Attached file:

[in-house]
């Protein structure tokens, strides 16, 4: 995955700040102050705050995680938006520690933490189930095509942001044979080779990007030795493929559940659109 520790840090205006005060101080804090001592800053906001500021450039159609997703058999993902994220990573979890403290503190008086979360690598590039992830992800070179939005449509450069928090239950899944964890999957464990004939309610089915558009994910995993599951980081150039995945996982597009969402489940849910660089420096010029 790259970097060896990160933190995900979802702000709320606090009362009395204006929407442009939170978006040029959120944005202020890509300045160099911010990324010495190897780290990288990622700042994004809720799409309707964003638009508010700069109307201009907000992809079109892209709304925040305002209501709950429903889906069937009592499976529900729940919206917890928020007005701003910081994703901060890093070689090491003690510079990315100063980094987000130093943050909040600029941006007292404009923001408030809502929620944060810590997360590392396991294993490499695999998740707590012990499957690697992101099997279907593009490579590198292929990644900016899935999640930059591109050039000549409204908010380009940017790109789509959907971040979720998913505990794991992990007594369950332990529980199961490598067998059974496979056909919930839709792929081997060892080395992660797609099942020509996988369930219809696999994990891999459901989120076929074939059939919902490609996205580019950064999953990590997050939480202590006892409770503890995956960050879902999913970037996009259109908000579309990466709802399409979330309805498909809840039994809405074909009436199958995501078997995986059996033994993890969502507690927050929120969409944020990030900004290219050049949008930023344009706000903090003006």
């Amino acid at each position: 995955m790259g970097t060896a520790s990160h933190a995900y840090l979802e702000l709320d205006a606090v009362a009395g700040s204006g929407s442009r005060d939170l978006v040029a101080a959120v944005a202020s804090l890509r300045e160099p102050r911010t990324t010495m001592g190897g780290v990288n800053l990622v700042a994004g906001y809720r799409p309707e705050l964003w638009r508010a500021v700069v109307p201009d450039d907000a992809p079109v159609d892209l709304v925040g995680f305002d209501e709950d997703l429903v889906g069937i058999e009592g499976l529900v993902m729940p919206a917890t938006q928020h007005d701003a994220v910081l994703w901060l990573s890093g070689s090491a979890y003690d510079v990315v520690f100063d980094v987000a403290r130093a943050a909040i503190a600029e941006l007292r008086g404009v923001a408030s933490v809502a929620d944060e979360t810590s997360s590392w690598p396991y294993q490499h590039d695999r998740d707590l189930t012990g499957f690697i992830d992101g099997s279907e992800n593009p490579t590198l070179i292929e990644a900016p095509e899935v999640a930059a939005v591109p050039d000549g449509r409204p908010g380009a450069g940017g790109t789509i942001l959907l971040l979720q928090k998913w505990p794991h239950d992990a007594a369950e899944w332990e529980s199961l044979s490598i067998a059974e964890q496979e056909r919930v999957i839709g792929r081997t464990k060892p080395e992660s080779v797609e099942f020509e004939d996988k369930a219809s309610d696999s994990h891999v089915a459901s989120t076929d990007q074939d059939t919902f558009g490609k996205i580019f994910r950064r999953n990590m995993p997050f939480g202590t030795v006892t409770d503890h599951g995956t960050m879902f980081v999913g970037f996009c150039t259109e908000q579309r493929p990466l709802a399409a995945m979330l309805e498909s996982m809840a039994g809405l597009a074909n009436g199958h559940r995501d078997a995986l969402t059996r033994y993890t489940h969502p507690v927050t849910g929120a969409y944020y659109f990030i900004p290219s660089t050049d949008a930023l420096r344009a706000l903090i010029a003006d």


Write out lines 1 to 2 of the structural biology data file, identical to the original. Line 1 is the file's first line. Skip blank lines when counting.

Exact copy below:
[in-house]
């Protein structure tokens, strides 16, 4: 995955700040102050705050995680938006520690933490189930095509942001044979080779990007030795493929559940659109 520790840090205006005060101080804090001592800053906001500021450039159609997703058999993902994220990573979890403290503190008086979360690598590039992830992800070179939005449509450069928090239950899944964890999957464990004939309610089915558009994910995993599951980081150039995945996982597009969402489940849910660089420096010029 790259970097060896990160933190995900979802702000709320606090009362009395204006929407442009939170978006040029959120944005202020890509300045160099911010990324010495190897780290990288990622700042994004809720799409309707964003638009508010700069109307201009907000992809079109892209709304925040305002209501709950429903889906069937009592499976529900729940919206917890928020007005701003910081994703901060890093070689090491003690510079990315100063980094987000130093943050909040600029941006007292404009923001408030809502929620944060810590997360590392396991294993490499695999998740707590012990499957690697992101099997279907593009490579590198292929990644900016899935999640930059591109050039000549409204908010380009940017790109789509959907971040979720998913505990794991992990007594369950332990529980199961490598067998059974496979056909919930839709792929081997060892080395992660797609099942020509996988369930219809696999994990891999459901989120076929074939059939919902490609996205580019950064999953990590997050939480202590006892409770503890995956960050879902999913970037996009259109908000579309990466709802399409979330309805498909809840039994809405074909009436199958995501078997995986059996033994993890969502507690927050929120969409944020990030900004290219050049949008930023344009706000903090003006």